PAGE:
The three Baltic states say they will not import electricity from a controversial Belarusian nuclear power station just 12km from the Lithuanian border.
Estonia, Latvia and Lithuania have said they will sign a declaration of intent to oppose taking supplies from the Russian-built Astravets plant.
Ukraine is also doubtful about whether it will buy power from Astravets.
“We are pleased to be moving closer to a common position,” said Lithuanian Prime Minister Saulius Skvernelis. He said the European Commission would work to find “an appropriate mechanism controlling the origin of electricity entering our networks from third countries”.
Belarus has said it is eyeing an opening date during 2020.
Lithuania says the plant has not been exposed to a proper consultation. It says it breaches distance guidelines introduced after the Fukushima disaster 2011. It is now recommended that nuclear power plants should not be built within 100km from major conurbations. Astravets is about 50km east of the capital, Vilnius.
“Seeing the atmosphere and constructiveness as well as the European Commission’s involvement, I believe we are going to have a really good compromise,” said the Lithuanian energy minister, Zygimantas Vaičiūnas.
Lithuania has been heavily critical of Astravets, which includes the construction of two reactors this year with a total capacity of 2,400 gigawatts. Two further reactors are planned for 2025.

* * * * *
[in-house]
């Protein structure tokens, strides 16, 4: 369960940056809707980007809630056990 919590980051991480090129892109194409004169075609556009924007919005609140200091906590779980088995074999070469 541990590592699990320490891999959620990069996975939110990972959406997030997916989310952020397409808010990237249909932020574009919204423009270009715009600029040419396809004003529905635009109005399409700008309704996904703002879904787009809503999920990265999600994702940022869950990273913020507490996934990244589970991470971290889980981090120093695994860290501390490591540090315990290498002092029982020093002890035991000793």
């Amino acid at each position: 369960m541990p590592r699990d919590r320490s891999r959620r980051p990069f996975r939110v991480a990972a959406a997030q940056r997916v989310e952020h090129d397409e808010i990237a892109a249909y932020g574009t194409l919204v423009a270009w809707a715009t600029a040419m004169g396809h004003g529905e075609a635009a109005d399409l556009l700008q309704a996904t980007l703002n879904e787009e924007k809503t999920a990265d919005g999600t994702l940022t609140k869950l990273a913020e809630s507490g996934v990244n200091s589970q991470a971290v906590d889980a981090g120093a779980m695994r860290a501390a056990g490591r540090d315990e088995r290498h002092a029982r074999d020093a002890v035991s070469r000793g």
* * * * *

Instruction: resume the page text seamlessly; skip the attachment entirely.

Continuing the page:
Lithuanian security services have published a report that named Astrovets as a key threat to national security.
The government in Vilnius has accused Belarus of not complying with safety and environmental standards. The country has held emergency exercises to prepare for an accident and has stores of 4 million iodine pills ready for the public.
Astravets has passed the European Union’s stress tests.
European and other international inspectors are due to visit the atomic site next month.
Estonia, Latvia and Lithuania are reportedly due to synchronise their power grid with the rest of Europe in the next five years. This involves withdrawing from the Soviet-era BRELL grid with Belarus and Russia.
Rosatom, Russia’s state-run nuclear energy firm, is also partly financing the nuclear power station. The budget has been estimated at as high as US$22 billion.
Belarus has questioned the costs of the project. During recent bilateral energy talks with Russia in Sochi, the Belarusian delegation asked to postpone the start of payments and reduce the loan rate.
Belarus’ strongman president, Alexander Lukashenka, has said the power station is not being properly integrated into the economy.
Astravets in 2016. Picture credit: Wikimedia